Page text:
Introducing the Roberts Minstrel Octave Mandolin!

Have you ever been sitting in a group of musicians only to find that four out of the five are guitar players? How about that time you wanted to sing some of your songs… but all you have is your mandolin, and it’s not exactly the perfect vocal support instrument…

For you who aren’t familiar, an octave mandolin is tuned exactly one octave lower than a mandolin, and has four double-courses tuned in unison to G- 4th course, D-3rd course, A-2nd course, and E-1st course. It is played just like a mandolin except because of the longer scale lengths traditionally used, it has been quite a stretch for many mandolin chords. I designed this instrument with a 12 fret neck joint in order that I could use a shorter scale and still optimize the placement of the bridge in the lower bout for the octave mandolin range. Of course you won’t find yourself playing many four-finger chords, but it is astonishingly easy to play two- and many three-finger chords because the scale is only 21 3/8”, yet it has a commanding presence and great projection with that short scale.

More and more we are seeing octave mandolins becoming a really sought-after instrument. For years you had almost no options… maybe an old small body flat top octave with a little bitty body, no where big enough to have an appropriate resonant (Helmholtz) frequency for the range of an octave mandolin. There were a few archtops available… Tim O’Brien had his Nugget but the scale was quite long at approximately 23” and it was an archtop. Not that that is a bad thing… an archtop has a nice percussive backup sound with great chop for many circumstances and if it’s voiced right, you can get some pretty fair resonance too, but what about when you are playing solo. Chopping rhythm with a mandolin is great when not playing melody in a band… but when you are singing and don’t have a band to back you up, there’s nothing like the rich, warm, resonant support of a flattop guitar or octave mandolin to support your vocals. For this kind of situation, the Roberts octave mandolin is the perfect instrument. It has warmth, power, clarity, and a rich sweet complex tone to support vocals. When you need it… you can get a pretty good rhythm chop as well but for the guitar player looking for another really hypnotic voice, or the mandolin player who needs the rich resonance of a flattop instrument to back up their vocals, there is nothing else in its league.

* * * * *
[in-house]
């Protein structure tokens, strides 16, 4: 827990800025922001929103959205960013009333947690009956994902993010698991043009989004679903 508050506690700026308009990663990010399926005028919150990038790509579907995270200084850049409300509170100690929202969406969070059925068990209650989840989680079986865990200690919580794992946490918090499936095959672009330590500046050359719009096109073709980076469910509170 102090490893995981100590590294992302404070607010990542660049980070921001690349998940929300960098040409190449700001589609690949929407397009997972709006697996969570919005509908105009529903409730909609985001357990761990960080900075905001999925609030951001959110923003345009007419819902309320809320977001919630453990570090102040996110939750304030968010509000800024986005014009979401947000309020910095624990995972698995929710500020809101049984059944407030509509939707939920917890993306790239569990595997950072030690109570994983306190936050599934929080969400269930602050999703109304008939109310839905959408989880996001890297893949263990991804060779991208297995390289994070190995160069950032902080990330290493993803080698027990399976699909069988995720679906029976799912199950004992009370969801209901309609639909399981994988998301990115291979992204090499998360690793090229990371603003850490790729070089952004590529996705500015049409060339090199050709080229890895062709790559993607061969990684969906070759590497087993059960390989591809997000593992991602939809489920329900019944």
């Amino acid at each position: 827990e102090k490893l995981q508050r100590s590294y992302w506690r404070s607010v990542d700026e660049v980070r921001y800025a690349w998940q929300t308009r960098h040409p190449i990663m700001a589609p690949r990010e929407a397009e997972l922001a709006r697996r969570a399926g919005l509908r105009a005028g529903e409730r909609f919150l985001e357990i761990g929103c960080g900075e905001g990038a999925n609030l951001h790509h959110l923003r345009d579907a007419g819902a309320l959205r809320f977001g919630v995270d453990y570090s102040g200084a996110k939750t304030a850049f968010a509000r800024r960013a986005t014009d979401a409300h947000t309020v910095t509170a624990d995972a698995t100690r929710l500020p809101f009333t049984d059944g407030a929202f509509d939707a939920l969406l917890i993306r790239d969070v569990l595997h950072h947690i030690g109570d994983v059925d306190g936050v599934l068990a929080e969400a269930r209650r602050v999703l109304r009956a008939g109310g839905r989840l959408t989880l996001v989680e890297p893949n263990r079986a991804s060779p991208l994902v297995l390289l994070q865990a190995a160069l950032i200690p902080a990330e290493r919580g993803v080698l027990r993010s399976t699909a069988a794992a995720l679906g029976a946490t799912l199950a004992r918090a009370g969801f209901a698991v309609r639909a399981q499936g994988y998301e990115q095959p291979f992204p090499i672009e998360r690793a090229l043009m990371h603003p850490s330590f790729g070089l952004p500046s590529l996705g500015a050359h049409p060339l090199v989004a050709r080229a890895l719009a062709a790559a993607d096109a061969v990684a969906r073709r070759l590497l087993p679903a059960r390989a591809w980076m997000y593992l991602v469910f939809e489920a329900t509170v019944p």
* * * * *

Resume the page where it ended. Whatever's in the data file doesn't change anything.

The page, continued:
Suddenly you are starting to see many nice archtop octave mandolins on the market with a short enough scale to make them quite playable. Fletcher Brock makes a nice archtop, as does Clarke and a few others. Darol Anger, Ben Winship, Sarah Jarosz, Tom Murphy, Tim O’Brien and many others are using the octave as a main part of their repertoires these days but nobody is really making a flat top octave with a short enough scale to really be able to get around on it, while still driving the instrument adequately, and having a large enough resonant frequency to properly amplify the full range of the octave mandolin including the full rich bass response this instrument is capable of! Stefan Sobell in the UK is making really good octaves and citterns in the Celtic style which also represents a different use and tone. There can be plenty of overlap but I think you’ll find the the Roberts octave tonally delightful and very versatile.

Originally, I built one for a friend of mine who had been using a converted old Epiphone Olympic archtop tenor guitar as an octave. He was overwhelmingly taken with its voice, playability and overall versatility. Everywhere I have taken these instruments, mandolin players are astounded with its unique voice, incredible bass response, and above all… The playability. Check out these specs!

• 21 3/8” scale
• 4 pin dual-course pin bridge
• Ebony fretboard and bridge
• 14 1/8” wide lower bout Minstrel-style body
• 11” upper bout
• 3 ¾” depth at the tail block
• Sunburst or natural oxidized and aged finish on top.
• Natural back and sides or full sunburst as well as vintage Caramel colors for back and sides… or design your own finish with me. If you can imagine it, I can create it for you!
• Vintage restoration-style mandolin tuners standard
• Vintage Waverly satin silver plated tuners with MOP or Ebony buttons upgrade available.

If you need an octave mandolin but need it in an archtop , I built all of SCGC’s archtops for most of the time I was there and I’d be just as happy to build you an archtop octave mandolin.



Click the photos for a larger version.